Comments

  1. Will.Spencer says:

    It sounds like her husband and family are far better off without her.

  2. CJ Robinson says:

    This may be the most despicable person I’ve read about in a long time

    And this sounds like the most ridiculous hyperbole I’ve read in a long time. No context or background on her family life, good reason to believe that she’s not the primary breadwinner and the kids are being cared for, but she’s despicable because in the process of leaving her husband, she also joins a social movement.

    Spare us the faux-outrage.

  3. @CJ Robinson:

    Yes because its perfectly acceptable for a mother to leave her children, go camping in a park, and say she’s never going to return.

  4. john personna says:

    So how many did she kill exactly, on her shooting spree? lolz, to make “most despicable” I’d think there would have to be a death toll.

    Other than that, my comment is “if you are going to have a mid-life crisis, by all means score national press coverage.”

  5. Tsar Nicholas says:

    We’ve known for a long time to save the country we need to increase the minimum voting age; it’s important not to forget, however, even those who chronologically speaking are “adults” are not immune from being dumber than lamp posts. Stacey Hessler here is Exhibit Z.

    Ergo we also need to make basic I.Q. and personality tests prerequisites to vote. Something along the lines of the Wechsler combined with the MMPI. If your test results obviously are well below standards — and we’re looking at you, Stacey — you should not be allowed anywhere near a ballot box. Elections simply are too important to leave in the hands of the terminally idiotic.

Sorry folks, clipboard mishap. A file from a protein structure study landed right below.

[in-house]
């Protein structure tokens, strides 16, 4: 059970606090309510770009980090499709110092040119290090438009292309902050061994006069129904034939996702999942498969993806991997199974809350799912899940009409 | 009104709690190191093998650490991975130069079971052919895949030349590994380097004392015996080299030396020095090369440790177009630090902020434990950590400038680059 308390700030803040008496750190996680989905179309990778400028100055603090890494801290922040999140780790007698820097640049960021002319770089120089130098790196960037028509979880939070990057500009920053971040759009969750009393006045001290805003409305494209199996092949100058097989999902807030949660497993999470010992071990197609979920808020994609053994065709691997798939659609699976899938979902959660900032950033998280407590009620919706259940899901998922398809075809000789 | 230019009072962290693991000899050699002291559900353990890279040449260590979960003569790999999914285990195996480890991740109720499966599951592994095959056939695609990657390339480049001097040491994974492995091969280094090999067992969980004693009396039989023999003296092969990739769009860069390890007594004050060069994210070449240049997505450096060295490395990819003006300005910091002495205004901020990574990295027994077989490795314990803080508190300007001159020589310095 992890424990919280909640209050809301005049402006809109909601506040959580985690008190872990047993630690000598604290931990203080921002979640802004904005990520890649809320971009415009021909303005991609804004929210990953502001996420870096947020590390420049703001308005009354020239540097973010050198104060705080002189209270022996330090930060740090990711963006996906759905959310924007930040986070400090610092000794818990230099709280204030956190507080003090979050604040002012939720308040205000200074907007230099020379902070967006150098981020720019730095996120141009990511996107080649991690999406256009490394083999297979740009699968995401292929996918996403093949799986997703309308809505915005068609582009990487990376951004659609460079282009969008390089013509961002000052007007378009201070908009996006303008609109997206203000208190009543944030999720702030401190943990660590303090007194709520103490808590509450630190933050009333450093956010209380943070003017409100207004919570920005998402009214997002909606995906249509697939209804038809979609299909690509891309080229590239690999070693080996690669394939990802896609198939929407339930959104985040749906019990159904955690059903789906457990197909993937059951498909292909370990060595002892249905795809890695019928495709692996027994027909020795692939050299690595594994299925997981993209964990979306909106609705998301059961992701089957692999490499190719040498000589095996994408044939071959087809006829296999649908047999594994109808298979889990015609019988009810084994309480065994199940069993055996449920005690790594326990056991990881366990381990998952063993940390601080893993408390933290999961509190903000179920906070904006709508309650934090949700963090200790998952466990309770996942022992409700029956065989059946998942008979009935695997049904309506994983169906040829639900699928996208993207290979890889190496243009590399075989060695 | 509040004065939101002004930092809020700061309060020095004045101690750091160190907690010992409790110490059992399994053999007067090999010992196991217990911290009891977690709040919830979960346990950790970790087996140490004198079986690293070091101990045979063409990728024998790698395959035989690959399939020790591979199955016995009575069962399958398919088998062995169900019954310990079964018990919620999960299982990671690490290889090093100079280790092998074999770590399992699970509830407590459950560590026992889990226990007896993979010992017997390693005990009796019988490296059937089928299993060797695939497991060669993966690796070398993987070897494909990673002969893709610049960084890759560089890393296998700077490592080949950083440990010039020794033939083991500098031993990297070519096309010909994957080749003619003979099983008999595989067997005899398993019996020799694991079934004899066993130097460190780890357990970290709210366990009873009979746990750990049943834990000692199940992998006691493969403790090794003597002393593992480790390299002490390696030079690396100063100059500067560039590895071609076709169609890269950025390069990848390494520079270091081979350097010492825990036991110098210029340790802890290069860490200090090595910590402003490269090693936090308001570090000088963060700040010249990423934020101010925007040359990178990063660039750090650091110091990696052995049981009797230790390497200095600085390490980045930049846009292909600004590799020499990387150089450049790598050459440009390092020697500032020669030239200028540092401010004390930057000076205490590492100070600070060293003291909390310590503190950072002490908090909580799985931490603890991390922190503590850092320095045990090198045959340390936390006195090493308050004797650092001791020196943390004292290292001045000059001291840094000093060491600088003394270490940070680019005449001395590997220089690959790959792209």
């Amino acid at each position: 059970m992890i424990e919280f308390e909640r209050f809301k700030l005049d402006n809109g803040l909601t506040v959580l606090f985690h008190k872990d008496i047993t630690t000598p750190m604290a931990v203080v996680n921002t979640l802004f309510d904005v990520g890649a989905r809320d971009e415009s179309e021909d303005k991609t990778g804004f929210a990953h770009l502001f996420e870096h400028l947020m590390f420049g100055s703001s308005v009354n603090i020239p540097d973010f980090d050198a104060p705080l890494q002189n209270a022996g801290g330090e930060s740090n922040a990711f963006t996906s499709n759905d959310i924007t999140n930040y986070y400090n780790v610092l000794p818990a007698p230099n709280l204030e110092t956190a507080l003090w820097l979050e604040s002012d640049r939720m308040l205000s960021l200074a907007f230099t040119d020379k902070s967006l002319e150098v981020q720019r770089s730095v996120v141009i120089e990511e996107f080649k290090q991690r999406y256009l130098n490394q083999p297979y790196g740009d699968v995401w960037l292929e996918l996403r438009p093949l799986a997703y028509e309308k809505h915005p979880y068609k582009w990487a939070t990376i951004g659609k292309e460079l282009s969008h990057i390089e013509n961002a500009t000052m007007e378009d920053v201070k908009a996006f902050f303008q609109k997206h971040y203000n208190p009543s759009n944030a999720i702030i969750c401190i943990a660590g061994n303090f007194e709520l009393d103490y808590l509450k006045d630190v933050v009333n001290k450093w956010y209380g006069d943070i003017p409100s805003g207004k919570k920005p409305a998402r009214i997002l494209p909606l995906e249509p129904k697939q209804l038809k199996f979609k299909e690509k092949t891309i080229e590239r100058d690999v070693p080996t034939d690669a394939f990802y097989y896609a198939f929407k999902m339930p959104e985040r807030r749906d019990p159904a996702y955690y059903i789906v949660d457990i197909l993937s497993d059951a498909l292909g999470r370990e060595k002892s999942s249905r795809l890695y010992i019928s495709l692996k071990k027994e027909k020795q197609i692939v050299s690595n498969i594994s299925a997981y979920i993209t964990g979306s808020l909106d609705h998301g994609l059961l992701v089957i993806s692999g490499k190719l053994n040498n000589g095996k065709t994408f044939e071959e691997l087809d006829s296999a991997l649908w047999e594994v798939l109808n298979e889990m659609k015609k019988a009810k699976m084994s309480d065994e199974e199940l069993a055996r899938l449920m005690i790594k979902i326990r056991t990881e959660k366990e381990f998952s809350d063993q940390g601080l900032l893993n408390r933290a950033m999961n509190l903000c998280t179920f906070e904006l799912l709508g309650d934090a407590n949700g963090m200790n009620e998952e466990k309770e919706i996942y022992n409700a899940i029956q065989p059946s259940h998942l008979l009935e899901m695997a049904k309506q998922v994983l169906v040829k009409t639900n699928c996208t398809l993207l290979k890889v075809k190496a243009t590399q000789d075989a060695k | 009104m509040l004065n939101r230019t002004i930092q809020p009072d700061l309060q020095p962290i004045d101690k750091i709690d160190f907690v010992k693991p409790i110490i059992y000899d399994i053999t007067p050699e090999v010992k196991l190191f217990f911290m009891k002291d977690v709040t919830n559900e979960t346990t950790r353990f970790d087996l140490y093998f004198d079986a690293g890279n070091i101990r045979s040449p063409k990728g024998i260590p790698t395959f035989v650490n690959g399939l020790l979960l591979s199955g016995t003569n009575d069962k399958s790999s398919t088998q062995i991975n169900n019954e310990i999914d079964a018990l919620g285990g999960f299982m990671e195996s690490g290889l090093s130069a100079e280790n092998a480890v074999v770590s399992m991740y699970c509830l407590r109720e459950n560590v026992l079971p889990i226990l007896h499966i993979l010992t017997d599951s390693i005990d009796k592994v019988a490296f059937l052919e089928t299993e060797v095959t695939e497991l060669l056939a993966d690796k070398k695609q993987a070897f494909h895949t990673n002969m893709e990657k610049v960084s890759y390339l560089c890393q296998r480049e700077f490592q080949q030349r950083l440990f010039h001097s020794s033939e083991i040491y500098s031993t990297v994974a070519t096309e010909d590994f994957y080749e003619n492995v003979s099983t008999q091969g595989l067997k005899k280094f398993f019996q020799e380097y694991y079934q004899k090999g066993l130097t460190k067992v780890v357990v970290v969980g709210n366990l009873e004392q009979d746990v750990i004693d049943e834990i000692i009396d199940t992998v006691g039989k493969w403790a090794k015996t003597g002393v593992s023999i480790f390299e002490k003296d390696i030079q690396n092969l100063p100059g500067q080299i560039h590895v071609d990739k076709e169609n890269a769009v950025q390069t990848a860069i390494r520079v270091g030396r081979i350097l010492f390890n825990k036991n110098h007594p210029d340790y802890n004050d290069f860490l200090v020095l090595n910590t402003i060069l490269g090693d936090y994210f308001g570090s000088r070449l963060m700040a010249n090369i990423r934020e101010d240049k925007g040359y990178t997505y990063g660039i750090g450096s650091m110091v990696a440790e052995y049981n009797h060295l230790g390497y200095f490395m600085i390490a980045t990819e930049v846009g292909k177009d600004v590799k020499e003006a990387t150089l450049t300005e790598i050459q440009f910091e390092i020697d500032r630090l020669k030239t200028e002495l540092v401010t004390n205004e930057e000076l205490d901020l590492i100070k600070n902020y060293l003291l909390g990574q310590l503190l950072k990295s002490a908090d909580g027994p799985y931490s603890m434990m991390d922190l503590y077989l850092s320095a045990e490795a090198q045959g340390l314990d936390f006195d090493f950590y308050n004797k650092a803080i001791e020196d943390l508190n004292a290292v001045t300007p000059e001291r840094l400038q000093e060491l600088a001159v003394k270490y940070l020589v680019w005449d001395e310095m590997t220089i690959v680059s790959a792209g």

6. john personna says:

    You know, shows like Arrested Development or movies like The Royal Tannenbaums have plot twists like this, because there is the recognition that liberal sympathies can lead to mis-wired priorities.

  7. WR says:

    @Doug Mataconis: If she’d left her family to kill Muslims for Uncle Sam would she still be loathesome? If she left to enter a convent? If she’d run away with a lover? Just wondering how much of your contempt is about leaving the kids and how much is your hippie hatred…

  8. CB says:

    @john personna:

    +1 for name dropping the best TV show that no one ever heard of.

  9. Tano says:

    What is really despicable is when media people (including bloggers) publicly denounce specific individuals whom they know absolutely nothing about, for the sake of building their audience, stoking outrage, or just for their own personal ranting pleasure.

  10. michael reynolds says: